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Bangladesh Nobel Laureate Challenges Dismissal

Muhammad Yunus, Bangladeshi Nobel Laureate and founder of Grameen Bank (file photo).

Muhammad Yunus, Bangladeshi Nobel Laureate and founder of Grameen Bank (file photo).

The Bangladeshi man who helped pioneer microfinancing is fighting efforts to remove him from the bank he founded and getting help from the bank's board of directors.

Nobel laureate Muhammad Yunus lodged a case with the country's High Court Thursday, challenging his dismissal as Grameen Bank's managing director for staying on past the legal retirement age.

Grameen's nine directors also filed a petition with the court challenging the dismissal.

Outside the court, Yunus told reporters he would like to step down, but has stayed on at the request of the board. He also said he does not want the current situation to cause people to lose faith in the bank.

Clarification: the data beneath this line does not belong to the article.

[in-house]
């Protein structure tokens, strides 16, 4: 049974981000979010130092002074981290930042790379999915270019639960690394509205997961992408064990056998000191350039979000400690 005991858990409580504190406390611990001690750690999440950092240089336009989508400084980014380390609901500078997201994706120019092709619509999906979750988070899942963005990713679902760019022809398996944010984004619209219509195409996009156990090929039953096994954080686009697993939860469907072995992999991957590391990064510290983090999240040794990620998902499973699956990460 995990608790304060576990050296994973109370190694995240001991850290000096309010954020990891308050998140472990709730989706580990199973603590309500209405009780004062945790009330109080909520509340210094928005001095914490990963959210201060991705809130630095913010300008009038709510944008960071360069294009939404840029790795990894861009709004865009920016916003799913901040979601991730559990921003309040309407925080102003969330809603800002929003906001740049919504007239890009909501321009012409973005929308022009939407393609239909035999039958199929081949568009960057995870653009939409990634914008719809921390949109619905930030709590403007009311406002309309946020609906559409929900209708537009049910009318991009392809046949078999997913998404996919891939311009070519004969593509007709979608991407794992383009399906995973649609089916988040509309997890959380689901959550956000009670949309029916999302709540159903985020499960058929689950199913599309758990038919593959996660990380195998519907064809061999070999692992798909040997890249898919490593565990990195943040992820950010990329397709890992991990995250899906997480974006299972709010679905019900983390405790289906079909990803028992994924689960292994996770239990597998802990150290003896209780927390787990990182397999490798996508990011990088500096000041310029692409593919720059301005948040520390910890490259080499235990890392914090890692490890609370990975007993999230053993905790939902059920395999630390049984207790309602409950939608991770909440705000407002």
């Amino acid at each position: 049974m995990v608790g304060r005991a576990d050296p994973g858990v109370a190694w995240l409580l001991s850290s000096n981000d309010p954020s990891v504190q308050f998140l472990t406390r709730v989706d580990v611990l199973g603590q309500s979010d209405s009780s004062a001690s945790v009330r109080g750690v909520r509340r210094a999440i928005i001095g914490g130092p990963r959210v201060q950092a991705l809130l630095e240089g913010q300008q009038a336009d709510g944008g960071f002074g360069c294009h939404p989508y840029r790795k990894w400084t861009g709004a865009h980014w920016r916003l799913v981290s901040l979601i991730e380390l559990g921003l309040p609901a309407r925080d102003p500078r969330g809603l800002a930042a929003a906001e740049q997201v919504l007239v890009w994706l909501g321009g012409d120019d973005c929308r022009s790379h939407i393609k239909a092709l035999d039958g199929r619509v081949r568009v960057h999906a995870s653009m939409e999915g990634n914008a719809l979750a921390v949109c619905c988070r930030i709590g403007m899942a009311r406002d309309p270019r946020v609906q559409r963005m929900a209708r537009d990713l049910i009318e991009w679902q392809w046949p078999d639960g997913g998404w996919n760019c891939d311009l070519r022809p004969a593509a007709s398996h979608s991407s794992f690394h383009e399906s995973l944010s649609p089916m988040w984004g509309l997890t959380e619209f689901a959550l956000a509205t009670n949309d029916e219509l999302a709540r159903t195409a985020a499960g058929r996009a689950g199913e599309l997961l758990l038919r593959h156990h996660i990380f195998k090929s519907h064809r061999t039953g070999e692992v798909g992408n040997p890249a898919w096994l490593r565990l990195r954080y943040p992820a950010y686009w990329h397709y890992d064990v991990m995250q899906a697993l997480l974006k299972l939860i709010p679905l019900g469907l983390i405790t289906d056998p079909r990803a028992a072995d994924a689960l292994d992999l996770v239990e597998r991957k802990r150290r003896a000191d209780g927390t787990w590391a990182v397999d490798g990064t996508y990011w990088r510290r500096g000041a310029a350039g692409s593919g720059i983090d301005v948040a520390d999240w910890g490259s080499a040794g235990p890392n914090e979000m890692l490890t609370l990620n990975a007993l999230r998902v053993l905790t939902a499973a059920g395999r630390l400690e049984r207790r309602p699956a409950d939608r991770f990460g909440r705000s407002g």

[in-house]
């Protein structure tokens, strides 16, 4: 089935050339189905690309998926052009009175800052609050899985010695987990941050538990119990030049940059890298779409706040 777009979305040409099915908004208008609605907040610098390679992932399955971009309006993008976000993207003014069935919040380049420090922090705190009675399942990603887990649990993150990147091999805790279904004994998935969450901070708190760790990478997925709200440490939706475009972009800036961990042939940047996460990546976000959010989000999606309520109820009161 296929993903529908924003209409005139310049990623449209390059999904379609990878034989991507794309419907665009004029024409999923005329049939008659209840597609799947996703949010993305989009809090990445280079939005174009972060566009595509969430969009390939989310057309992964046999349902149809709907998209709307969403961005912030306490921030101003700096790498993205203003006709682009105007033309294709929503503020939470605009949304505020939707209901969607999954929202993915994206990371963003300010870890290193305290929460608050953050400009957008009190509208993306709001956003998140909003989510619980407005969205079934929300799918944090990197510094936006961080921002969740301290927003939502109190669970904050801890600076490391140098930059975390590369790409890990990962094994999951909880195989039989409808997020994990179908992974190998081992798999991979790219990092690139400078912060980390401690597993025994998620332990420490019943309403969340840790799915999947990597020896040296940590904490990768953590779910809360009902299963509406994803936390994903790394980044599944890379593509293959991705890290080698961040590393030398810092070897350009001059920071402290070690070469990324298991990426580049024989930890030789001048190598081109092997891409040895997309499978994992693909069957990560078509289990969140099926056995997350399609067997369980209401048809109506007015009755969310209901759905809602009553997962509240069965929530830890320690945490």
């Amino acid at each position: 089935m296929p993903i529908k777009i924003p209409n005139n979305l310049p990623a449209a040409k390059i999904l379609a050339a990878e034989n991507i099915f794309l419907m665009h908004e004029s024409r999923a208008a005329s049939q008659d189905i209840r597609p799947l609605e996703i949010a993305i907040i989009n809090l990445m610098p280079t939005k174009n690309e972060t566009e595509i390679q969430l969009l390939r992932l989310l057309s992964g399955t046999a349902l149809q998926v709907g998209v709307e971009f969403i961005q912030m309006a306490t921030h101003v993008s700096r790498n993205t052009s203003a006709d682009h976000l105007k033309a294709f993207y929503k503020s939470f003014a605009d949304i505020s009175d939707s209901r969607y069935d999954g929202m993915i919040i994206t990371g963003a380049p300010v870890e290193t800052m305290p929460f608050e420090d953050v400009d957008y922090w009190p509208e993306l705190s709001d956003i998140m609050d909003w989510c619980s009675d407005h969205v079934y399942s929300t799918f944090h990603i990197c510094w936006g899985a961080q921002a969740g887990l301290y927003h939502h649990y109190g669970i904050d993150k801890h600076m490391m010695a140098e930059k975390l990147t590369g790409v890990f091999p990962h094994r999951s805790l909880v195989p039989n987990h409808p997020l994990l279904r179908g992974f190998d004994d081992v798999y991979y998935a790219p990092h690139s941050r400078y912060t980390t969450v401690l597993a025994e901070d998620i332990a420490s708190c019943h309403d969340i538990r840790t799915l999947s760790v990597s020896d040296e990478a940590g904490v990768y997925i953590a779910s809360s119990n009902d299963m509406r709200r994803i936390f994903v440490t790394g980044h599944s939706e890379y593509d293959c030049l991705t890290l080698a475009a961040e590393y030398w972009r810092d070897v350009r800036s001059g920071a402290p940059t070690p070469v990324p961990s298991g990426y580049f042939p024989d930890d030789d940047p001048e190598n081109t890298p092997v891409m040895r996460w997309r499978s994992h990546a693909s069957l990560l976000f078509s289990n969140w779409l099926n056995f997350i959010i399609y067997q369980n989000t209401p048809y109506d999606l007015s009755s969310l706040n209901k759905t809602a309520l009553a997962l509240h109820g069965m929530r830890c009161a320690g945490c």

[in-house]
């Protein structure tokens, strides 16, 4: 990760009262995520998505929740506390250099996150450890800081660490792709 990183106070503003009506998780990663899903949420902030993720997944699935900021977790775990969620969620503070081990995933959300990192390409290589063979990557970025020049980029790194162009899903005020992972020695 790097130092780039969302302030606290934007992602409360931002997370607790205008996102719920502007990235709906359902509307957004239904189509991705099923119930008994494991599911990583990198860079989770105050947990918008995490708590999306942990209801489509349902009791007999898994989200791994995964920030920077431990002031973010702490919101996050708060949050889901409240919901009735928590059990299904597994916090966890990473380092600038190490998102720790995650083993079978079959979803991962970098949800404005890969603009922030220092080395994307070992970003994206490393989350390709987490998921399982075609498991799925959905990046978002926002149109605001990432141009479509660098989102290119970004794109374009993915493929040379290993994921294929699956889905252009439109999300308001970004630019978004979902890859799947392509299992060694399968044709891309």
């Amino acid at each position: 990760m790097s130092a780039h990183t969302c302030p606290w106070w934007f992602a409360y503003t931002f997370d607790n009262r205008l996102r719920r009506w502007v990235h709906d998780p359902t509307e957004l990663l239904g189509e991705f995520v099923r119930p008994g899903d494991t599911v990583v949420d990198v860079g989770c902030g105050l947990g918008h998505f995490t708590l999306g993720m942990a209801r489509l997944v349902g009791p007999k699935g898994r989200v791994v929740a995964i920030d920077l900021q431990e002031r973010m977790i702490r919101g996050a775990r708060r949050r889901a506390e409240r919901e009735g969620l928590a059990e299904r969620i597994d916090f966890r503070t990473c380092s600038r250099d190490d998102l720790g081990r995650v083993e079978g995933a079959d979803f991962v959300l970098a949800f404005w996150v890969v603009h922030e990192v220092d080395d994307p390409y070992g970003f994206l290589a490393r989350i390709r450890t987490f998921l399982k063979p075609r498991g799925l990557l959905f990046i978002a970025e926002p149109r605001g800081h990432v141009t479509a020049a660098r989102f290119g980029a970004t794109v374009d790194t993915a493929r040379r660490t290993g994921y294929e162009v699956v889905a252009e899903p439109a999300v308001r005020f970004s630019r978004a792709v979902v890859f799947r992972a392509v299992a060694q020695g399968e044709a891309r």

Bangladesh's central bank removed Yunus, 70, Wednesday saying the mandatory age of retirement is 60.

High Court officials say they expect to issue a ruling Sunday.

Yunus won the Nobel Peace Prize in 2006 for helping poor people and women get loans to start businesses and earn a living wage. But he has been under pressure in Bangladesh for alleged financial irregularities at Grameen. His supporters say he is being targeted for political reasons.

Bangladeshi Prime Minister Sheikh Hasina has called Yunus a "blood-sucker of the poor." Relations between the two soured in 2007 after Yunus briefly proposed setting up a political party.

The government owns a 25-percent stake in Grameen Bank.

There had also been concerns that Grameen Bank transferred millions of dollars in development funds from Norway to a separate venture without permission. A Norweigian investigation later concluded the money had been returned and that none of it had been stolen or misused.

U.S. Ambassador to Bangladesh James Moriarty told reporters Thursday he finds the development troubling and called for an amicable settlement of the issue. He said that outside the country, Yunus is considered "one of the greatest Bangladeshis."

Grameen currently has nearly 9 million borrowers and has handed out about $10 billion in loans.

The bank provides credit without any collateral to people it describes as "the poorest of the poor" in rural Bangladesh.

Some information for this report was provided by AP, AFP and Reuters.